The Salem witch trials have fascinated and perplexed Americans for countless generations. Because no one knows for sure what really caused the trials of 1692, numerous hypotheses formulated attempt to explain the occurrence, yet a sense of doubt and bewilderment pervades most historians perspectives on the subject. Although no single explanation can ever account for the delusion; from specific evidence it is logical to conclude that the Salem witch trials were the causes of spectacular, but fraudulent claims, public and mass hysteria, and ergot poisoning. Certainly one of the most significant events of the trials was the Ann Putnam's public apology. In order to fully comprehend the validity of the possible causes of the Salem witch trials, it is necessary to have a brief history and understanding of the time period prior to and during the events. Jeremy Kingston states that prior to 1962, plagues of locusts, and successions of droughts, which caused destruction of crops, were tragedies the people of Massachusetts faced.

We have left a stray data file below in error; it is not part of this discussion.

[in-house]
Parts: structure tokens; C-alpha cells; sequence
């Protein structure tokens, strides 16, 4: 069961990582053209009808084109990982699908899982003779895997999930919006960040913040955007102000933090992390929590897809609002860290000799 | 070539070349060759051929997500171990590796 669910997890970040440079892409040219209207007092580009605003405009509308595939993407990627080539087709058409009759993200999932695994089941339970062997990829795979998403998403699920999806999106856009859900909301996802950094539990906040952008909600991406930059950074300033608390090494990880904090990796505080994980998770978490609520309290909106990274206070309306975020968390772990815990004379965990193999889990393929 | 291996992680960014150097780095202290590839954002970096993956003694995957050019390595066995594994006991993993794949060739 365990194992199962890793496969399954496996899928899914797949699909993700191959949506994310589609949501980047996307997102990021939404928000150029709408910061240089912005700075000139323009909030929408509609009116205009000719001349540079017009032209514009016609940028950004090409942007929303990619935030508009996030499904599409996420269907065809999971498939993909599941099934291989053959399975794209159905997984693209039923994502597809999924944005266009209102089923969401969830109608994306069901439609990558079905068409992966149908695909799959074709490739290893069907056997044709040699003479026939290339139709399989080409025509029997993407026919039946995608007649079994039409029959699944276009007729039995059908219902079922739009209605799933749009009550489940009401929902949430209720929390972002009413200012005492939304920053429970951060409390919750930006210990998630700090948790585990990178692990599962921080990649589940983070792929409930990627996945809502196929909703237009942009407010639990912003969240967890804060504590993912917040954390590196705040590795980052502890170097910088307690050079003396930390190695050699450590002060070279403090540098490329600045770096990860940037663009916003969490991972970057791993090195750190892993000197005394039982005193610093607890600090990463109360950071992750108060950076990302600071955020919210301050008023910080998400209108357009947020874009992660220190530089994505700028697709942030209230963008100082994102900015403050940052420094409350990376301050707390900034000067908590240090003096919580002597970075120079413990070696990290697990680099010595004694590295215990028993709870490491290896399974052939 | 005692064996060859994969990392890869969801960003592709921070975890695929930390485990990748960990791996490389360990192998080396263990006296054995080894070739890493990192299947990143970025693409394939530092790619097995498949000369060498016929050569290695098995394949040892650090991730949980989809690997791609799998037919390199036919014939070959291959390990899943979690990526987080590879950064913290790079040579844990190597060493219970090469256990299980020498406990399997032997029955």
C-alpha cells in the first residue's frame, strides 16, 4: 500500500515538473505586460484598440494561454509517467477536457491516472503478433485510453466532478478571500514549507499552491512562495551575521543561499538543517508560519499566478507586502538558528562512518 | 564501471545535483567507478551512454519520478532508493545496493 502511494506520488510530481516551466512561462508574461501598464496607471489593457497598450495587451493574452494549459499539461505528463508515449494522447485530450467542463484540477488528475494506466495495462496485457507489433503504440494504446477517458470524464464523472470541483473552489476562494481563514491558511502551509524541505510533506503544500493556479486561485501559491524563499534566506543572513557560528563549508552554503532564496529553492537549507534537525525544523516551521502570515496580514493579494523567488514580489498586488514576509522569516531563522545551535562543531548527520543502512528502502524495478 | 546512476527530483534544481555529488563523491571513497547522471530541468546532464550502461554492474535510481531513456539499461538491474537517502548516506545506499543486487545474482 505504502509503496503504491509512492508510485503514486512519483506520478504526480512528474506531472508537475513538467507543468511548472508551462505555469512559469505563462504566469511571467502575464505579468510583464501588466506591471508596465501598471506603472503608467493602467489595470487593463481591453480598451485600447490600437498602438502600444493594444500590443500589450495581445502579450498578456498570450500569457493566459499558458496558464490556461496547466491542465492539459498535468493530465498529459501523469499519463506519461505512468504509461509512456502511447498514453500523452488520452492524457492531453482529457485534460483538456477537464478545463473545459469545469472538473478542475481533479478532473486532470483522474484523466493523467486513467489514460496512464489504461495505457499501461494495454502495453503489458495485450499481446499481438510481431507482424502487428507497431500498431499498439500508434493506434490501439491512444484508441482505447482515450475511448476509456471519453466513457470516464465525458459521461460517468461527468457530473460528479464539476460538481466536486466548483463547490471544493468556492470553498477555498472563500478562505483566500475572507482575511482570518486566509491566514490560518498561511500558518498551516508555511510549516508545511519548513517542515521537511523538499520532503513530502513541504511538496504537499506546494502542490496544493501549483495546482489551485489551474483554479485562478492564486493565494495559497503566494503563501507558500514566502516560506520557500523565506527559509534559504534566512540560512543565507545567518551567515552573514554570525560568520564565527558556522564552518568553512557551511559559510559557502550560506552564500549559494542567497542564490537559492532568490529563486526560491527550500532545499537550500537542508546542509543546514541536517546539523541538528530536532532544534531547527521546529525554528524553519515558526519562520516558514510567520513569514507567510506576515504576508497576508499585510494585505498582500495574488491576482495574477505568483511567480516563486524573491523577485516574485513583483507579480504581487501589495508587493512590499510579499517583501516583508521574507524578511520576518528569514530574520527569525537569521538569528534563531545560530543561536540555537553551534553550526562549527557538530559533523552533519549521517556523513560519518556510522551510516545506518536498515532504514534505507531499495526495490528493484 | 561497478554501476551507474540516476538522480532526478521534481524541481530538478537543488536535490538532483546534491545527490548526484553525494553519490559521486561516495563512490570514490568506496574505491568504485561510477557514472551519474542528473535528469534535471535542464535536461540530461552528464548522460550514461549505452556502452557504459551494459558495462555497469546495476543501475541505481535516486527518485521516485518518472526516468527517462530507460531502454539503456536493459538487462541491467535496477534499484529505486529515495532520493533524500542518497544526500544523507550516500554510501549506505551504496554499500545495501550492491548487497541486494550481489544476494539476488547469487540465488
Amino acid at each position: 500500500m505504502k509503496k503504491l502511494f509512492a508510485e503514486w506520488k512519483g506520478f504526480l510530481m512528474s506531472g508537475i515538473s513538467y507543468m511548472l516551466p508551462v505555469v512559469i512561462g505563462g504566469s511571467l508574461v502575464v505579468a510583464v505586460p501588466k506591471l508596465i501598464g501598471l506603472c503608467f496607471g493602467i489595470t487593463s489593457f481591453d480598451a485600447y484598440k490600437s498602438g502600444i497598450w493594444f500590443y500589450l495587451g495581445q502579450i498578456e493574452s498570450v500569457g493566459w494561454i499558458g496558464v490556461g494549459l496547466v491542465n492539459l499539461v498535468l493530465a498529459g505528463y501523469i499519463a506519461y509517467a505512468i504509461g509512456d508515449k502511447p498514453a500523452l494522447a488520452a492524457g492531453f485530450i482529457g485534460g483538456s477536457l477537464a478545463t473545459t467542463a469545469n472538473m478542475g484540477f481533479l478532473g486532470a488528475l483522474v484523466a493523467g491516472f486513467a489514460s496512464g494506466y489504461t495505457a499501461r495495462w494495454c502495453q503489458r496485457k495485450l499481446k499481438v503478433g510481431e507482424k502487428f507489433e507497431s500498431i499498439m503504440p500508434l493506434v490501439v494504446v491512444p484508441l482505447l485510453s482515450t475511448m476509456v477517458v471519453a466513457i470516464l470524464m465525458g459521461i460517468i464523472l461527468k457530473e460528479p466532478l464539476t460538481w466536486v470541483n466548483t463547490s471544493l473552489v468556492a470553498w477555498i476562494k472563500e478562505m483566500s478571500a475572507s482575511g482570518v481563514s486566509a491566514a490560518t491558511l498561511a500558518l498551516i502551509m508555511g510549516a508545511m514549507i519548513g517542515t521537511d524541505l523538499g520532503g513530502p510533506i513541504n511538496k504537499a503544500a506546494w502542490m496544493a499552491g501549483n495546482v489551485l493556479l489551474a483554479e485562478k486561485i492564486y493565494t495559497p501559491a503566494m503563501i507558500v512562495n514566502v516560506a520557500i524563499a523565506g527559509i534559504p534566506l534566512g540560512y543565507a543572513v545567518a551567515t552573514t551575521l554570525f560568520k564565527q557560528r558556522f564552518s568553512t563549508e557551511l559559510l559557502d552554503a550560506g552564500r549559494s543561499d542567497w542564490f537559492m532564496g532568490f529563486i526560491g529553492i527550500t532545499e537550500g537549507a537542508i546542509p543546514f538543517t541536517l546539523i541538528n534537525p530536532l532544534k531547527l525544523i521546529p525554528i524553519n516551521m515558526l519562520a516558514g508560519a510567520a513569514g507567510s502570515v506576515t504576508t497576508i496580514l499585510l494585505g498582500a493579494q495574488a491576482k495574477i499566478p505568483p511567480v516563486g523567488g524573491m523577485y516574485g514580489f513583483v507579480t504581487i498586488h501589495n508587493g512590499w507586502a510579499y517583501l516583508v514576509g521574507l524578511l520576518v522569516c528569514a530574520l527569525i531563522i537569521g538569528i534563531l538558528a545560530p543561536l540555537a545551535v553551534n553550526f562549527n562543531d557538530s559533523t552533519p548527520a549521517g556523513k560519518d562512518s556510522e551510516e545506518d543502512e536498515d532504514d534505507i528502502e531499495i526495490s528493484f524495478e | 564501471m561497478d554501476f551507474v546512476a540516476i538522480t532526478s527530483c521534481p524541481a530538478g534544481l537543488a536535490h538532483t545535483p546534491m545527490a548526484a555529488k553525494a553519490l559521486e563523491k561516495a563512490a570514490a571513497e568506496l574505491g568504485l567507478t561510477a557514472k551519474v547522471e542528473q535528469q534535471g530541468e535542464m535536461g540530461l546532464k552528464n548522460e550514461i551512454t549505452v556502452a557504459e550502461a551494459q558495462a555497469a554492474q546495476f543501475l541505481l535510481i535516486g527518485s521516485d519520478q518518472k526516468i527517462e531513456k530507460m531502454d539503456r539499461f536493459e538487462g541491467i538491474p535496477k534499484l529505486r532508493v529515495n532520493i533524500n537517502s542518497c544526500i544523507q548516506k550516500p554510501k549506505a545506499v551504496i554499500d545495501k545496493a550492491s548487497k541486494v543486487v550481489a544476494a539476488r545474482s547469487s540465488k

They also endured a fire in Boston in 1691, which destroyed a lot of their town. The same year, the people of Massachusetts felt the aftermath of an earthquake in Port Royal, Jamaica, which killed about 2, 000 people, most of which were relatives and friends (Kingston, 1976, p. 82). Earl Rice Jr. comments as well, saying that the Puritans faced small pox, Indian raids, and loss of self-government (Rice, 1992, p. 14). Incognizant, were the people of Salem Village to know what tragic events lie ahead for them. It all started with the long winter of New England.
Like any other adolescents, boredom can be a problem during the winter months. The cold weather and snow causes concern for illness and mischief, and that is exactly what happened to a group of adolescent girls in Salem Village. Because the Elderly women were used to doing in-house tasks, the cold weather did not affect their daily lives as much as the young girls, Rice Jr. explains. To the teenage and younger girls of Salem Village, winter represented month upon month of close confinement and unremitting drudgery. Winter, in a word, was boring (Rice, 1992, p. 17).